Yet another Canadian appellate decision has confirmed that employers who do not provide for the early termination of fixed-term employment agreements do so at their peril. In Alsip v Top Rollshutters Inc. dba Talius, 2016 BCCA 252 (“Alsip“), the court affirmed a damage award reflecting 28 months of remuneration to an employee who was terminated without cause eight months into a three-year fixed-term.

Randall Alsip was initially offered a “full-time and permanent” position as a manager with Talius. Concerned about leaving his long-term position in an industry with which he was familiar, Mr. Alsip rejected the first offer of employment and insisted upon a pay raise and a fixed term of three years. Talius agreed, but the clause referring to full-time permanent employment was not removed from the agreement.

Eight months into his employment, Talius terminated Mr. Alsip’s employment without cause. At the time, Mr. Alsip took the position that he was entitled to be paid the balance of the three-year term. In contrast, his employer took the position that the inclusion of the three-year term was merely a temporal cap on his employment, and that it was able to terminate Mr. Alsip’s employment by providing him reasonable notice of termination of employment or pay in lieu.

Lack of early termination provision results in high cost to employer

At trial, the judge found that the insertion of the three-year term without modifying the rest of the agreement created some ambiguity, but that it could be resolved by reviewing the objective circumstances surrounding the formation of the contract. Determining that the reference to “permanent” lost significance when the factual matrix was considered, he found that the parties had intended to fix a three-year term and not a cap, and, absent a clause providing for earlier termination, Mr. Alsip was entitled to damages for the remaining 28 months.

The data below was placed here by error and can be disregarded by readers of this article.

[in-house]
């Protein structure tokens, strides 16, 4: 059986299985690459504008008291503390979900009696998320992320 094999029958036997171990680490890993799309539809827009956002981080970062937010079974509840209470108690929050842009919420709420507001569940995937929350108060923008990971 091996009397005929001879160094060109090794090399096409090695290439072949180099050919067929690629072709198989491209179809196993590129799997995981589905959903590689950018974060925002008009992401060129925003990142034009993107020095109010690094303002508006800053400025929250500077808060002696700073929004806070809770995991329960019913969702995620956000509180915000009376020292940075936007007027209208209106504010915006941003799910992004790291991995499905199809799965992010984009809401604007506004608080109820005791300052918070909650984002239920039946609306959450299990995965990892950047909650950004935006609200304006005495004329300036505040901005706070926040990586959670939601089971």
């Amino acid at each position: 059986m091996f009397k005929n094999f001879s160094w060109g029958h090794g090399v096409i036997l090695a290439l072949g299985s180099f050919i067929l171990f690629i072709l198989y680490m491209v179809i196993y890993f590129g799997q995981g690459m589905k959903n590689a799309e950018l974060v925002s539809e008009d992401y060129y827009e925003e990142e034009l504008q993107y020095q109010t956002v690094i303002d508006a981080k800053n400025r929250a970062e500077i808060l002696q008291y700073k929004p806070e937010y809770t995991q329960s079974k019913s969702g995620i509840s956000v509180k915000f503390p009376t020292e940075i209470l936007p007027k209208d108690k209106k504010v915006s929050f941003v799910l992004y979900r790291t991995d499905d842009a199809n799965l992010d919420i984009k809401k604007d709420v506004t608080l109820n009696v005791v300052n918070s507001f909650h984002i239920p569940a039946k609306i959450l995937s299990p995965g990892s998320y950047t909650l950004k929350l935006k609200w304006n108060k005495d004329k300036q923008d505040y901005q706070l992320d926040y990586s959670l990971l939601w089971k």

On appeal, Talius argued that the trial judge had erred by not considering the complete factual matrix surrounding the employment agreement, and by misapplying the contra proferentem rule (whereby the terms of an agreement are interpreted against the drafter). The Court of Appeal declined to reverse the trial judge’s decision, holding that contra proferentem was inapplicable where ambiguity can be resolved with reference to the objective factual matrix, and further, that Talius’s reliance on the subjective understanding of its representative did not assist in interpreting the contract:

… while the nature of the evidence that can be relied on under [the] rubric of “surrounding circumstances” will vary from case to case, it should consist only of objective evidence of the background facts at the time of the execution of the contract.

(at para. 27)

Takeaway: A clearly drafted early termination clause is essential

A similar result was reached in Howard v Benson Group Inc., 2016 ONCA 256 (“Howard”). In Howard the Ontario Court of Appeal awarded an employee whose employment was terminated 23 months into a five-year term damages reflecting the balance of the term on the basis that the contractual clause providing for early termination was unenforceable due to ambiguity.

Both Howard and Alsip are warning to employers who utilize fixed-term agreements that clear and unambiguous early termination provisions are necessary to avoid costly pay-outs to employees.